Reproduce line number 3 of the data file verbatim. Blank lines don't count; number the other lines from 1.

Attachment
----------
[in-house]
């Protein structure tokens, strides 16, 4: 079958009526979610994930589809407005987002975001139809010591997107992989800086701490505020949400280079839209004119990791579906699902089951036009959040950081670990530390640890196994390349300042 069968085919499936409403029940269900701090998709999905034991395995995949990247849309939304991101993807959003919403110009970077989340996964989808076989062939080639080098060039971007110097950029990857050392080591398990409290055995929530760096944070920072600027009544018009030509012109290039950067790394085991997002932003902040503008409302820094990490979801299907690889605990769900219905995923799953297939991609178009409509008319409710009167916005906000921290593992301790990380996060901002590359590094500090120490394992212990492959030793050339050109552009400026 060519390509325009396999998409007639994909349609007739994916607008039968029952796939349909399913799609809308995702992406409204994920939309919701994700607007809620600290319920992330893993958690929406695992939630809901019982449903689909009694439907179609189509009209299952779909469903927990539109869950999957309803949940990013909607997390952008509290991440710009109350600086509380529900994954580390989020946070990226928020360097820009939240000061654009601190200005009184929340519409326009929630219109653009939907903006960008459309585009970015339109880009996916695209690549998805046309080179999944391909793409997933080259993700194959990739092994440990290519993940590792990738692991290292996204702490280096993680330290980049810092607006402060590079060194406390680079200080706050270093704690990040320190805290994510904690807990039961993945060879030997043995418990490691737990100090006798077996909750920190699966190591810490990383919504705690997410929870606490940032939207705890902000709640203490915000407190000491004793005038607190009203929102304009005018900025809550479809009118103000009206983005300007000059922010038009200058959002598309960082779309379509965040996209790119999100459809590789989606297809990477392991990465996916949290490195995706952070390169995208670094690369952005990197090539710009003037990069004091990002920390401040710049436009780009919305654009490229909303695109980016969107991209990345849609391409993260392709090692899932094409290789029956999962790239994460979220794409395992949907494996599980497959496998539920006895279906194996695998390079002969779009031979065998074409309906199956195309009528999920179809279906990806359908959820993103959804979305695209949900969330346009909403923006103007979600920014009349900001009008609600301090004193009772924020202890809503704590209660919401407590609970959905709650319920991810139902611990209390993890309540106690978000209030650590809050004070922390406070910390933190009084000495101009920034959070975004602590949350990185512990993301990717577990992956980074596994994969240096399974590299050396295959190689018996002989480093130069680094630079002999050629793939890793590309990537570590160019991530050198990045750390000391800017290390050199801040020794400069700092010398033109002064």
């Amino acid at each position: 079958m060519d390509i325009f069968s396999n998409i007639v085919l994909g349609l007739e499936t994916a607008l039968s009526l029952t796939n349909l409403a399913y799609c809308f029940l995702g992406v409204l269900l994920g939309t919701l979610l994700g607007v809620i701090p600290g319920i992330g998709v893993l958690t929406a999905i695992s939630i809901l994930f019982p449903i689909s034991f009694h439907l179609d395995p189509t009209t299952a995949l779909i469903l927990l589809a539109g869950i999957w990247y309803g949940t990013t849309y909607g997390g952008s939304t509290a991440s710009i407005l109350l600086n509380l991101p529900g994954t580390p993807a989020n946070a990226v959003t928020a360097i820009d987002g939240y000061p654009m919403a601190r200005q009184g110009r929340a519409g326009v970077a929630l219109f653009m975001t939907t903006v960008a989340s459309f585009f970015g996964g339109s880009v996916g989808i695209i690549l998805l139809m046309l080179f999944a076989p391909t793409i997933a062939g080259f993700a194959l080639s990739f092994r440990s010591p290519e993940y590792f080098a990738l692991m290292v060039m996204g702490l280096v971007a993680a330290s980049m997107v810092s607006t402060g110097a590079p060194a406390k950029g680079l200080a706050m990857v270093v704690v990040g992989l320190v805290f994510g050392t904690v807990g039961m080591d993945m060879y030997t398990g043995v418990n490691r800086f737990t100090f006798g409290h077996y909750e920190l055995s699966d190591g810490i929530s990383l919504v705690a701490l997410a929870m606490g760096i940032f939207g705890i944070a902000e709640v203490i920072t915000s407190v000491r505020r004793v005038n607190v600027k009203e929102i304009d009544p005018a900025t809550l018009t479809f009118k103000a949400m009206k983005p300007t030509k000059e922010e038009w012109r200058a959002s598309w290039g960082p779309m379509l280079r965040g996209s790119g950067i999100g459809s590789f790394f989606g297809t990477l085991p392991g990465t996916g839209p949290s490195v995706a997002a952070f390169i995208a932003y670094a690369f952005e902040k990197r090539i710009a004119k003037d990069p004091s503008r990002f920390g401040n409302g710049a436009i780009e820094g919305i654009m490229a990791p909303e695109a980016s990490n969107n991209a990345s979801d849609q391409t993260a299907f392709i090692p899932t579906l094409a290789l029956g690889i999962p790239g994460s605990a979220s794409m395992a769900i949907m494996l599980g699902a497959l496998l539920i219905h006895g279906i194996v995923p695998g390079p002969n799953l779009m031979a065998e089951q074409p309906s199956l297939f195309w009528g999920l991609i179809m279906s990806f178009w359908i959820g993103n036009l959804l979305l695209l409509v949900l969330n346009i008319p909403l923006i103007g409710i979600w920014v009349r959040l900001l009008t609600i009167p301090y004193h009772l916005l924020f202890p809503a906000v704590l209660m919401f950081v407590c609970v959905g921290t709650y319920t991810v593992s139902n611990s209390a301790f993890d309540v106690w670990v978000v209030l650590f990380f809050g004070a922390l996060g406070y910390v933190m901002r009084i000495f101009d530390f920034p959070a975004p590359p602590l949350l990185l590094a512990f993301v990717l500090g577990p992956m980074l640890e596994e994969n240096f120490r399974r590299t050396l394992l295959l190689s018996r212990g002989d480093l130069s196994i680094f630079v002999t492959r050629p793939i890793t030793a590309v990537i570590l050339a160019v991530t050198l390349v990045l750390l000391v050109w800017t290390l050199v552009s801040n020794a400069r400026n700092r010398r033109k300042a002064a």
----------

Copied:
């Amino acid at each position: 079958m060519d390509i325009f069968s396999n998409i007639v085919l994909g349609l007739e499936t994916a607008l039968s009526l029952t796939n349909l409403a399913y799609c809308f029940l995702g992406v409204l269900l994920g939309t919701l979610l994700g607007v809620i701090p600290g319920i992330g998709v893993l958690t929406a999905i695992s939630i809901l994930f019982p449903i689909s034991f009694h439907l179609d395995p189509t009209t299952a995949l779909i469903l927990l589809a539109g869950i999957w990247y309803g949940t990013t849309y909607g997390g952008s939304t509290a991440s710009i407005l109350l600086n509380l991101p529900g994954t580390p993807a989020n946070a990226v959003t928020a360097i820009d987002g939240y000061p654009m919403a601190r200005q009184g110009r929340a519409g326009v970077a929630l219109f653009m975001t939907t903006v960008a989340s459309f585009f970015g996964g339109s880009v996916g989808i695209i690549l998805l139809m046309l080179f999944a076989p391909t793409i997933a062939g080259f993700a194959l080639s990739f092994r440990s010591p290519e993940y590792f080098a990738l692991m290292v060039m996204g702490l280096v971007a993680a330290s980049m997107v810092s607006t402060g110097a590079p060194a406390k950029g680079l200080a706050m990857v270093v704690v990040g992989l320190v805290f994510g050392t904690v807990g039961m080591d993945m060879y030997t398990g043995v418990n490691r800086f737990t100090f006798g409290h077996y909750e920190l055995s699966d190591g810490i929530s990383l919504v705690a701490l997410a929870m606490g760096i940032f939207g705890i944070a902000e709640v203490i920072t915000s407190v000491r505020r004793v005038n607190v600027k009203e929102i304009d009544p005018a900025t809550l018009t479809f009118k103000a949400m009206k983005p300007t030509k000059e922010e038009w012109r200058a959002s598309w290039g960082p779309m379509l280079r965040g996209s790119g950067i999100g459809s590789f790394f989606g297809t990477l085991p392991g990465t996916g839209p949290s490195v995706a997002a952070f390169i995208a932003y670094a690369f952005e902040k990197r090539i710009a004119k003037d990069p004091s503008r990002f920390g401040n409302g710049a436009i780009e820094g919305i654009m490229a990791p909303e695109a980016s990490n969107n991209a990345s979801d849609q391409t993260a299907f392709i090692p899932t579906l094409a290789l029956g690889i999962p790239g994460s605990a979220s794409m395992a769900i949907m494996l599980g699902a497959l496998l539920i219905h006895g279906i194996v995923p695998g390079p002969n799953l779009m031979a065998e089951q074409p309906s199956l297939f195309w009528g999920l991609i179809m279906s990806f178009w359908i959820g993103n036009l959804l979305l695209l409509v949900l969330n346009i008319p909403l923006i103007g409710i979600w920014v009349r959040l900001l009008t609600i009167p301090y004193h009772l916005l924020f202890p809503a906000v704590l209660m919401f950081v407590c609970v959905g921290t709650y319920t991810v593992s139902n611990s209390a301790f993890d309540v106690w670990v978000v209030l650590f990380f809050g004070a922390l996060g406070y910390v933190m901002r009084i000495f101009d530390f920034p959070a975004p590359p602590l949350l990185l590094a512990f993301v990717l500090g577990p992956m980074l640890e596994e994969n240096f120490r399974r590299t050396l394992l295959l190689s018996r212990g002989d480093l130069s196994i680094f630079v002999t492959r050629p793939i890793t030793a590309v990537i570590l050339a160019v991530t050198l390349v990045l750390l000391v050109w800017t290390l050199v552009s801040n020794a400069r400026n700092r010398r033109k300042a002064a």